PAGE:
When they were not hunting, the wolves usually slept, but Firekeeper — who was wolf and not — often searched out the human ruins that dotted Misheemnekuru. Blind Seer — who was wolf, but had run where no wolf had run for a hundred years and more — went with his Firekeeper. Between her questing eyes and his keen nose they discovered many curious things.
Winter was harder, though to Firekeeper and Blind Seer, born farther to the north, the temperatures were comparatively mild. Firekeeper's five joined with another little pack, a mated pair and their first year's pups. When a pup or two who might not have otherwise survived the winter's lean hunting lived because Firekeeper was clever with bow and snare, then to the songs that were already sung of her battles were added those of her generosity, and of her mercy.
When spring came around, Firekeeper and her pack went their way, seeking fresh hunting grounds. Spring had brought with it a small litter, born to Moon Frost, sired by Dark Death. Only two pups survived the birth. There were others, but deformed so that they came forth dead or only breathed a few shallow breaths. This was the curse of Misheemnekuru, and the reminder of it darkened Firekeeper's idyll.
Yet nothing could diminish the wolf-woman's contentment for long. The surviving pups grew strong and fat with only one other to share Moon Frost's milk, and with five adults eager to spoil them, for wolves love their pups and indulge them greatly. Firekeeper had Blind Seer at her side, and a pack with which to sing songs to the Moon.
That summer a few young hunters trying their skill — and some not so young, nor without skill — came to challenge Firekeeper, for as she was wolf and yet not wolf, there were those who doubted Firekeeper's right to walk freely on Misheemnekuru. These battles she won — and the fact that her pack showed willing to fight alongside her counted for much in all eyes.
With the coming of the raven, this time of contentment was shattered forever.
THE RAVEN CAME TO Firekeeper and Blind Seer early one morning at that time of year when the days were hot and heavy, and so — unless the wind came off the water — were the nights. The wolves had been sorting among bits of broken glass and cut stone at what had probably once been a fine estate, but was now little more than an assortment of vine-covered mounds.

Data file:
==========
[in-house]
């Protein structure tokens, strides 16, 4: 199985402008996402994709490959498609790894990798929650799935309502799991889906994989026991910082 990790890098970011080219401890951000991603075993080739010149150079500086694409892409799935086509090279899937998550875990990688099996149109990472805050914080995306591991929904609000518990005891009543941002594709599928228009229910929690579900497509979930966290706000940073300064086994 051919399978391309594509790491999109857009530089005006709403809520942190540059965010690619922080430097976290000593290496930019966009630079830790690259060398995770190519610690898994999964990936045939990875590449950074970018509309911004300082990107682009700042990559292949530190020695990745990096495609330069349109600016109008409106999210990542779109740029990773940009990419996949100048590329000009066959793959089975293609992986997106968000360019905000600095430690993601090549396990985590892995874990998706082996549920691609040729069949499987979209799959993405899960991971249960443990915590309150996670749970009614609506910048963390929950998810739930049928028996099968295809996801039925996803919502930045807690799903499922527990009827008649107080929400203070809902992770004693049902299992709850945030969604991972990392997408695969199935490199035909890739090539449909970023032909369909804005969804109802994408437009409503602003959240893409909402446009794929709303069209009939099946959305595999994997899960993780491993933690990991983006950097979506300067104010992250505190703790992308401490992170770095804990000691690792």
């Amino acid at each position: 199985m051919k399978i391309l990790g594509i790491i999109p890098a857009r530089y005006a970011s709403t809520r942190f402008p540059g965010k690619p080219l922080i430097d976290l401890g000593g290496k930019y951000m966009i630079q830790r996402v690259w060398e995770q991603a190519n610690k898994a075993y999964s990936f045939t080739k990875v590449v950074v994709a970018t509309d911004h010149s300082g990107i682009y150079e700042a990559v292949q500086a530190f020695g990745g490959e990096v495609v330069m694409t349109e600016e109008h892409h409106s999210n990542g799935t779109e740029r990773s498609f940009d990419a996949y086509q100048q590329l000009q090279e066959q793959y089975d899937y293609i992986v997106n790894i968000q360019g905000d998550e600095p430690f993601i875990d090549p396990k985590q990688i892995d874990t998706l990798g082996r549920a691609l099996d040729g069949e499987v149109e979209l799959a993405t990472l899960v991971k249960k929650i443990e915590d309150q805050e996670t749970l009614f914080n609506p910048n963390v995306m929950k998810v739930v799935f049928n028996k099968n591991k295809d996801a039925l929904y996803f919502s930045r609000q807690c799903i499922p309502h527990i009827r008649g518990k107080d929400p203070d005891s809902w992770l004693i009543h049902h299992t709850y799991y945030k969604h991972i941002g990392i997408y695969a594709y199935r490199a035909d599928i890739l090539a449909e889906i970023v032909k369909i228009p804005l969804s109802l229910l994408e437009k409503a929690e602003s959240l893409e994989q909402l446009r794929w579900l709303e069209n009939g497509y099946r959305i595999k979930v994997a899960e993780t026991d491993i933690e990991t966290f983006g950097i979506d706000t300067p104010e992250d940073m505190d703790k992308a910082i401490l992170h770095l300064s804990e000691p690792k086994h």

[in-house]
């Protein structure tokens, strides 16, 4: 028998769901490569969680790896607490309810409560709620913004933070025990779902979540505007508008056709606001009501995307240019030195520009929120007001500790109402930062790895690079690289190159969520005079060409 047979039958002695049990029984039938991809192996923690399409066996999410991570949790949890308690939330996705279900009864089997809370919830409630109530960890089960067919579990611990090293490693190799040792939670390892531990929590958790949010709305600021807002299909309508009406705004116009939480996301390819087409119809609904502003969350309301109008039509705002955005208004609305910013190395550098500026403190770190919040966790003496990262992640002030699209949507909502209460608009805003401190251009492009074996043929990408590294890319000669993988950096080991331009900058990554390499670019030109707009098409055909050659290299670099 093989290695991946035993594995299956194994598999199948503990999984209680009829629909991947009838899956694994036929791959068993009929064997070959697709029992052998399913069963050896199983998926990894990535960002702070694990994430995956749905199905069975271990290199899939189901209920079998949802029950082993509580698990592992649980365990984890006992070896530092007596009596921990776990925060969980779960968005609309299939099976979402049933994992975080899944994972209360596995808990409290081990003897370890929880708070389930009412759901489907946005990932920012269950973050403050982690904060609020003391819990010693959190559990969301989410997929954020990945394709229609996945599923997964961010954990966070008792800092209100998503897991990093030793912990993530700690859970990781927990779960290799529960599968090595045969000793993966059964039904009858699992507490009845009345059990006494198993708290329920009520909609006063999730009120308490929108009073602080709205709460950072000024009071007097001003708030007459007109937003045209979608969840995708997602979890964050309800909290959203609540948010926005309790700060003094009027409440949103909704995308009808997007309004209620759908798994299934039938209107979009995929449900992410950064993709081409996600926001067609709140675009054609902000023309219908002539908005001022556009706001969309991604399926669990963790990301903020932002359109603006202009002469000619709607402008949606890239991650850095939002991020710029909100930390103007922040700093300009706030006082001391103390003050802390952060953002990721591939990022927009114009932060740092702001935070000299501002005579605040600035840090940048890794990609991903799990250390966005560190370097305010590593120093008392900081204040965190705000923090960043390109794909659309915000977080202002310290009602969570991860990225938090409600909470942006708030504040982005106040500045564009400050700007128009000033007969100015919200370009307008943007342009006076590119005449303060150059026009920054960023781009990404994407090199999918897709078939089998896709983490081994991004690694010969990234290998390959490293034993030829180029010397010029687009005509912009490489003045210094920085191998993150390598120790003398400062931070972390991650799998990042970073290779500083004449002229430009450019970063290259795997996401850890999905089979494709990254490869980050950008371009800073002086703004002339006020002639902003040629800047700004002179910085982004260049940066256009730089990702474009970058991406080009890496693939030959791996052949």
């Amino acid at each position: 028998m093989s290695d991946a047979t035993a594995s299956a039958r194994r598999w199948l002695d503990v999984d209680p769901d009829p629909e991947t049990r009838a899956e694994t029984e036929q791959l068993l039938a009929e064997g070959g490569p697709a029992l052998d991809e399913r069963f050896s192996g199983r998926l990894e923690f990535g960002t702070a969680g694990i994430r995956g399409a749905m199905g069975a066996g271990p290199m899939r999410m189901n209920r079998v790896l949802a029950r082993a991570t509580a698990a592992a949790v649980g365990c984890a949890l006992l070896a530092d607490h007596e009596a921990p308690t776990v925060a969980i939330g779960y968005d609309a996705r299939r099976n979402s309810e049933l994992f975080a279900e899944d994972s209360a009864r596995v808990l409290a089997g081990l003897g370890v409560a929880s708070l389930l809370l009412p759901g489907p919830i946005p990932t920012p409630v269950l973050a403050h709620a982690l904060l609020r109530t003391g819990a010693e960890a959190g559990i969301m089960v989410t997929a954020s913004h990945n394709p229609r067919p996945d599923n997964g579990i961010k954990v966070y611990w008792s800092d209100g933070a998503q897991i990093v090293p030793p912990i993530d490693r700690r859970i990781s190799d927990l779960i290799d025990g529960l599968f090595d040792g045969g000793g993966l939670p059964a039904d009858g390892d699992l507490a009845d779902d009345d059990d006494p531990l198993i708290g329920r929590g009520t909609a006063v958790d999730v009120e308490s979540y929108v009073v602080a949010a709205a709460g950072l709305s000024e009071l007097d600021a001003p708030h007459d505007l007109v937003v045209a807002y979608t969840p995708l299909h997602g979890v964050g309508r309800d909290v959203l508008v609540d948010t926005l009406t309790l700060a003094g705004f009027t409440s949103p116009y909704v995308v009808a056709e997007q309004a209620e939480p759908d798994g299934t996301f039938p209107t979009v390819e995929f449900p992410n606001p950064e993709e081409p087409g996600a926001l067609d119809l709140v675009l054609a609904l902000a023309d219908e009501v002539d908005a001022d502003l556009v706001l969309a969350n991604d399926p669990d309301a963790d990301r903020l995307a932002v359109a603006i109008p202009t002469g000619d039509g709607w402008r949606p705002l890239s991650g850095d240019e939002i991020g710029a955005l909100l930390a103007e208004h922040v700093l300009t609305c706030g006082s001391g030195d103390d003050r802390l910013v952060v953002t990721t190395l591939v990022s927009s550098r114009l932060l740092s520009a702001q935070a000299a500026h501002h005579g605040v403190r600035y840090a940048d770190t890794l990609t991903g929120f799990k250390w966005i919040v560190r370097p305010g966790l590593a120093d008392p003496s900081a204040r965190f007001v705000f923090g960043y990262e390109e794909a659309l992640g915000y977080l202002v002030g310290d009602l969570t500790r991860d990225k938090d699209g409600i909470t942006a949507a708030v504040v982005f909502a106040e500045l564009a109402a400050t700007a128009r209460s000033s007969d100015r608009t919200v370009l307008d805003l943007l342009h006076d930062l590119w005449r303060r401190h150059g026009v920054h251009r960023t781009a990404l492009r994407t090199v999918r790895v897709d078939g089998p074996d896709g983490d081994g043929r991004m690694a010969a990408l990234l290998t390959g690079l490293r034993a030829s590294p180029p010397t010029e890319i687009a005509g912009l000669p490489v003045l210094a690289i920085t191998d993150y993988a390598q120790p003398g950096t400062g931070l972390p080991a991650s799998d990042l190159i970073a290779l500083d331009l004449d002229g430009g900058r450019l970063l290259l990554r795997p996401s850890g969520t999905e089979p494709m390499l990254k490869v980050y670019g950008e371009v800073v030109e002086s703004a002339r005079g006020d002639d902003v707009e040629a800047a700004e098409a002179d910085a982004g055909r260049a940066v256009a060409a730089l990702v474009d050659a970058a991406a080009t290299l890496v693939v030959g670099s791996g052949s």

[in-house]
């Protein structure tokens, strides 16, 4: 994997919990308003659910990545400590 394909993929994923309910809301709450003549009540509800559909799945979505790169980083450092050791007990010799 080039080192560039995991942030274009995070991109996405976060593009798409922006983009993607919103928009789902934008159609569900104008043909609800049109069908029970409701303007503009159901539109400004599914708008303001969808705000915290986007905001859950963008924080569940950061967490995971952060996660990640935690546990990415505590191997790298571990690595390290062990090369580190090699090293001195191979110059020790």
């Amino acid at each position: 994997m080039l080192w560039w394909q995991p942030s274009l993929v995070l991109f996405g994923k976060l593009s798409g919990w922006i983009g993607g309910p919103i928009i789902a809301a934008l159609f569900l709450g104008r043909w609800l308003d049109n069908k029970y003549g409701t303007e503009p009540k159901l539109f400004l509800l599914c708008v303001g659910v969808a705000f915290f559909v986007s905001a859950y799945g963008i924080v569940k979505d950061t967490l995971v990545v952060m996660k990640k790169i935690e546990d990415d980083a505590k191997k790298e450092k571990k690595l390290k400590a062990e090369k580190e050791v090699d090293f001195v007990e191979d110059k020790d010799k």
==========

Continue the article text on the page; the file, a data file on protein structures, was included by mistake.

When the raven landed on one of these mounds, Firekeeper greeted her with a friendly smile.
"Hey, Lovable," she said. "Come to see if we have found anything that shines?"
The raven lifted her head, angling it to one side to better look at what Firekeeper might be holding, then sank her head between her shoulders and sleeked her feathers flat, so that she looked smaller than she was. This was not very small, for Lovable was a Wise Raven, and like all of her kind, larger than her Cousin counterparts.
"Something that sparkled would be nice," Lovable began, then stopped herself with visible effort, "but that isn't why I have come. The beast- souled, the maimalodalum, asked me to find you and request that you attend upon them at Center Island."
Firekeeper let the bits of stone and glass she had been sifting through her fingers fall to the ground. Blind Seer, who had been lying recumbent, watching Firekeeper as he drowsed, rose in one easy motion. He did not quite challenge the raven, but his posture was defensive.
"What do they want her for?"
"They want both of you, actually," Lovable replied. "Powerful Tenderness, speaking for the rest, said to me, 'Find Firekeeper and Blind Seer. We have learned something that may interest them.' That is what he said."
Blind Seer relaxed somewhat, but Firekeeper, who knew the blue-eyed wolf well, felt he was still suspicious.
"You," Lovable agreed. "Though your pack would be welcome, I am sure. But it is to you the beast-souled wish to speak."
Firekeeper rose and placed a hand on Blind Seer's shoulder.
"I would go," she said. "Otherwise, I will wonder what the beast-souled wished to tell us."
"Curiosity," Blind Seer growled. "It is the most human thing about you, Little Two-legs."
Firekeeper did not bristle as once she might have. She knew what Blind Seer said was true. Instead she turned her attention to Lovable.
"What do they want?" she asked.
"I don't know exactly," Lovable replied, and from the set of her feathers, Firekeeper could tell this lack of information annoyed the raven. "All I know is that it has something to do with the jaguar Truth."
AFTER ARRANGING TO have the other three adults follow more slowly with the pups, Firekeeper and Blind Seer set off for Center Island. During the year they had spent on the Sanctuary Islands, they had not often visited this one particular island. They were not unwelcome there, but the island held not only bad memories, but two human residents whom Firekeeper had no desire to know better.